Rigor & Reproducibility

Our lab designs “causal”, robust experiments that provide a clear answer.  A key point is that we are not biased to a particular answer. Thus, negative data is equally informative as positive data. As long as the key controls are performed, then we take a parsimonious interpretation i.e. avoid over interpretation of the data.  A recent example is we tested whether “A decrease in mitochondrial complex I is sufficient to accelerate aging or age-related diseases”.  We discovered that loss of one allele of mitochondrial complex I NDUFS2 gene, catalytic subunit, is not beneficial or detrimental to aging process. Although this is a negative study, it highlights that the decrease in mRNA typically 20-50% observed in many tissues during aging is likely not detrimental to healthspan or lifespan.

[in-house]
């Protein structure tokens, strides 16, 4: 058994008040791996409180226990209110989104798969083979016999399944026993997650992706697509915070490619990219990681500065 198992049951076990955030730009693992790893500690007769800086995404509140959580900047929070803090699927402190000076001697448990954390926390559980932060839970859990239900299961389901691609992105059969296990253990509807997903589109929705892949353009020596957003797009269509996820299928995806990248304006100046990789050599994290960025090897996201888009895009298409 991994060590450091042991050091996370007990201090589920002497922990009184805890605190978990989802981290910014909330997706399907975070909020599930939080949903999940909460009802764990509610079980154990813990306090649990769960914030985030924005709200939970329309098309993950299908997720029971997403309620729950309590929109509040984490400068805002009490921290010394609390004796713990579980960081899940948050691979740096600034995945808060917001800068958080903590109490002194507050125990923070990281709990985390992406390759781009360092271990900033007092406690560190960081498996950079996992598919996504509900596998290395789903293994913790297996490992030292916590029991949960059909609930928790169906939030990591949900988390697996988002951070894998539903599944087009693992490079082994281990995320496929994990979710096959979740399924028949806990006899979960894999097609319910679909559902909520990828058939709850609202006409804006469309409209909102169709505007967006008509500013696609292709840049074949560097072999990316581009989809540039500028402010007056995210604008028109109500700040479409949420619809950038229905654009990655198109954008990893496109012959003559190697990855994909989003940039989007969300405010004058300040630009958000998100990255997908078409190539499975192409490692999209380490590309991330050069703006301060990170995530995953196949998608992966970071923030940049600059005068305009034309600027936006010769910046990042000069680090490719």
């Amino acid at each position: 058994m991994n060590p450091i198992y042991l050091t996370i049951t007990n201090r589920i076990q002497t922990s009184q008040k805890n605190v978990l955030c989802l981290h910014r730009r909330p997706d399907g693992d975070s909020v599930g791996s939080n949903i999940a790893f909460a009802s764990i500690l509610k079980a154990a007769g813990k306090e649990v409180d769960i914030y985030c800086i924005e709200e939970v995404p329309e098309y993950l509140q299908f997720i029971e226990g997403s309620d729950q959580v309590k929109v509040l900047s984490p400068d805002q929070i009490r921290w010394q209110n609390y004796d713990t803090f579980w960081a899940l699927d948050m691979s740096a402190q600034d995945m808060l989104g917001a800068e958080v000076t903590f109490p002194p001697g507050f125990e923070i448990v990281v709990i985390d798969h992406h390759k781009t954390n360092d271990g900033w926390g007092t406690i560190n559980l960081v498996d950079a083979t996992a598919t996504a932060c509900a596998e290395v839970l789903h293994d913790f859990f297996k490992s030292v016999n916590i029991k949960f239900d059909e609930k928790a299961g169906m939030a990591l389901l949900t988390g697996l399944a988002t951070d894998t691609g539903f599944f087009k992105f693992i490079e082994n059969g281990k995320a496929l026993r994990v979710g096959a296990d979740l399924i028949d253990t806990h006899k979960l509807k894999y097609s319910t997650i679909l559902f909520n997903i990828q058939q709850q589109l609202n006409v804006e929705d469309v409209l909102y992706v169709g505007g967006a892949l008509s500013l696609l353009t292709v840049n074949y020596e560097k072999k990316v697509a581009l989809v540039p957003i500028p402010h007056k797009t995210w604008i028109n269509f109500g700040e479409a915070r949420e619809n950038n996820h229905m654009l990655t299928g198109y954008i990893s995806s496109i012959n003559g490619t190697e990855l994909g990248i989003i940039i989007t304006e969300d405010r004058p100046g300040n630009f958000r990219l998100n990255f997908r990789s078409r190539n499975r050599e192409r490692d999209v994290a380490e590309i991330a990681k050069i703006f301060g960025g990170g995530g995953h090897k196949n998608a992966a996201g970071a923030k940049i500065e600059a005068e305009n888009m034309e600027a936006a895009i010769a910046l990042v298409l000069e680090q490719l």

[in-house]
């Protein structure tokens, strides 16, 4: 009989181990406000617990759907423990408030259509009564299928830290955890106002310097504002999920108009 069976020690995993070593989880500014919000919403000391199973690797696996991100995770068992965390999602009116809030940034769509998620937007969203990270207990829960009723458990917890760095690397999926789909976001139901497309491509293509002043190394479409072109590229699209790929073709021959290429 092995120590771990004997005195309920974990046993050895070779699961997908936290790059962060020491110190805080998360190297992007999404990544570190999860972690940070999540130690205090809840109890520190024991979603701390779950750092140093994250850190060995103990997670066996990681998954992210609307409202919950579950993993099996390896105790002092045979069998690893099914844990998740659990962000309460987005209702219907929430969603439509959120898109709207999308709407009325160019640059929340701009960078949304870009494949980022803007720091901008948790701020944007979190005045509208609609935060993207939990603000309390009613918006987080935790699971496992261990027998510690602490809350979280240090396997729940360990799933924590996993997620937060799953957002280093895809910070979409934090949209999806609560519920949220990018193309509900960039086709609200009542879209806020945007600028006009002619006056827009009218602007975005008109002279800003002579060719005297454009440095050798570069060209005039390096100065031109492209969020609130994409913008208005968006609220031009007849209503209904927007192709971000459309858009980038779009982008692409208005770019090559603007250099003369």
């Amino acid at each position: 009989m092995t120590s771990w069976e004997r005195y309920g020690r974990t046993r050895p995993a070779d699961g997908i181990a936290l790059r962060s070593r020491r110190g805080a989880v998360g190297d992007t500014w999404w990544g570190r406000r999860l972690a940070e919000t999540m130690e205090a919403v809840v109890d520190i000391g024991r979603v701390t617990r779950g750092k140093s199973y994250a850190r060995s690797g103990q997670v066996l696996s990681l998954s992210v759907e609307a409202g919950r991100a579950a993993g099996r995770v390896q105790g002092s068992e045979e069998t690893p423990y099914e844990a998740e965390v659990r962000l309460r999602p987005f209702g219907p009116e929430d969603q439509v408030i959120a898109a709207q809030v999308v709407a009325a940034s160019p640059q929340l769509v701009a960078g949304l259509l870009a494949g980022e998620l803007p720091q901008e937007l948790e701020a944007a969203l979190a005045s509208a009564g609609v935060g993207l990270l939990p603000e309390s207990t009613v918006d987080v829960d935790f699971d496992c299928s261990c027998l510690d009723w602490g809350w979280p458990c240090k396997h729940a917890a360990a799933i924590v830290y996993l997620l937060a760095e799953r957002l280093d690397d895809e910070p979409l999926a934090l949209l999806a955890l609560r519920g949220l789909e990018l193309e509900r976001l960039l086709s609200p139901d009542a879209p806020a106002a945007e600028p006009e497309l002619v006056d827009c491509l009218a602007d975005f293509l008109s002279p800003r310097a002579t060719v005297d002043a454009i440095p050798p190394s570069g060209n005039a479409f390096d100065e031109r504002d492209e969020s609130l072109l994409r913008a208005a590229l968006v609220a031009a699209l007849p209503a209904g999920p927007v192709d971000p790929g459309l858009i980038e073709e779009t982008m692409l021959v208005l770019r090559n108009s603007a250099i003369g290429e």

A key publication that every new member discusses with Dr. Chandel in detail is Dr. William. Kaelin’s perspective in Nature Cancer Reviews that covers common pitfalls in science research. This wonderful article discusses the key features practiced in the lab including testing “necessary and sufficient” experiments as well as “off target” effects of experimental perturbations.